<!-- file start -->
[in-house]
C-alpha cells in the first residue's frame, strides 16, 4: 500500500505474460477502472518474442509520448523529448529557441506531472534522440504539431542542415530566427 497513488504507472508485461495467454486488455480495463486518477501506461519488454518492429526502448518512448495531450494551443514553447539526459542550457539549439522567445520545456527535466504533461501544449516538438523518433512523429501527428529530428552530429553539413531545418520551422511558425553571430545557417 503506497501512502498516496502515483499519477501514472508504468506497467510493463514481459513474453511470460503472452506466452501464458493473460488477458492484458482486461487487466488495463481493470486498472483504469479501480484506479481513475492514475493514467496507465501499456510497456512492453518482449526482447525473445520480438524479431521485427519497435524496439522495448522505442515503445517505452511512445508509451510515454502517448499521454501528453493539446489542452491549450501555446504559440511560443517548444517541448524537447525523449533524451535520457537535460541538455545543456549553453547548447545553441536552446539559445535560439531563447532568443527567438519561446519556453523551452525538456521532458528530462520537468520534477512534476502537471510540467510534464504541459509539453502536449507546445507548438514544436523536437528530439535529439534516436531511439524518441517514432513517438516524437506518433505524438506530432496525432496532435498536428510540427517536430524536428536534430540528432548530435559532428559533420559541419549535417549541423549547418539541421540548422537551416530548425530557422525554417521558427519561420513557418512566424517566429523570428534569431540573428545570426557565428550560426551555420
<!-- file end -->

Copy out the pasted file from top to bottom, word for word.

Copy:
[in-house]
C-alpha cells in the first residue's frame, strides 16, 4: 500500500505474460477502472518474442509520448523529448529557441506531472534522440504539431542542415530566427 497513488504507472508485461495467454486488455480495463486518477501506461519488454518492429526502448518512448495531450494551443514553447539526459542550457539549439522567445520545456527535466504533461501544449516538438523518433512523429501527428529530428552530429553539413531545418520551422511558425553571430545557417 503506497501512502498516496502515483499519477501514472508504468506497467510493463514481459513474453511470460503472452506466452501464458493473460488477458492484458482486461487487466488495463481493470486498472483504469479501480484506479481513475492514475493514467496507465501499456510497456512492453518482449526482447525473445520480438524479431521485427519497435524496439522495448522505442515503445517505452511512445508509451510515454502517448499521454501528453493539446489542452491549450501555446504559440511560443517548444517541448524537447525523449533524451535520457537535460541538455545543456549553453547548447545553441536552446539559445535560439531563447532568443527567438519561446519556453523551452525538456521532458528530462520537468520534477512534476502537471510540467510534464504541459509539453502536449507546445507548438514544436523536437528530439535529439534516436531511439524518441517514432513517438516524437506518433505524438506530432496525432496532435498536428510540427517536430524536428536534430540528432548530435559532428559533420559541419549535417549541423549547418539541421540548422537551416530548425530557422525554417521558427519561420513557418512566424517566429523570428534569431540573428545570426557565428550560426551555420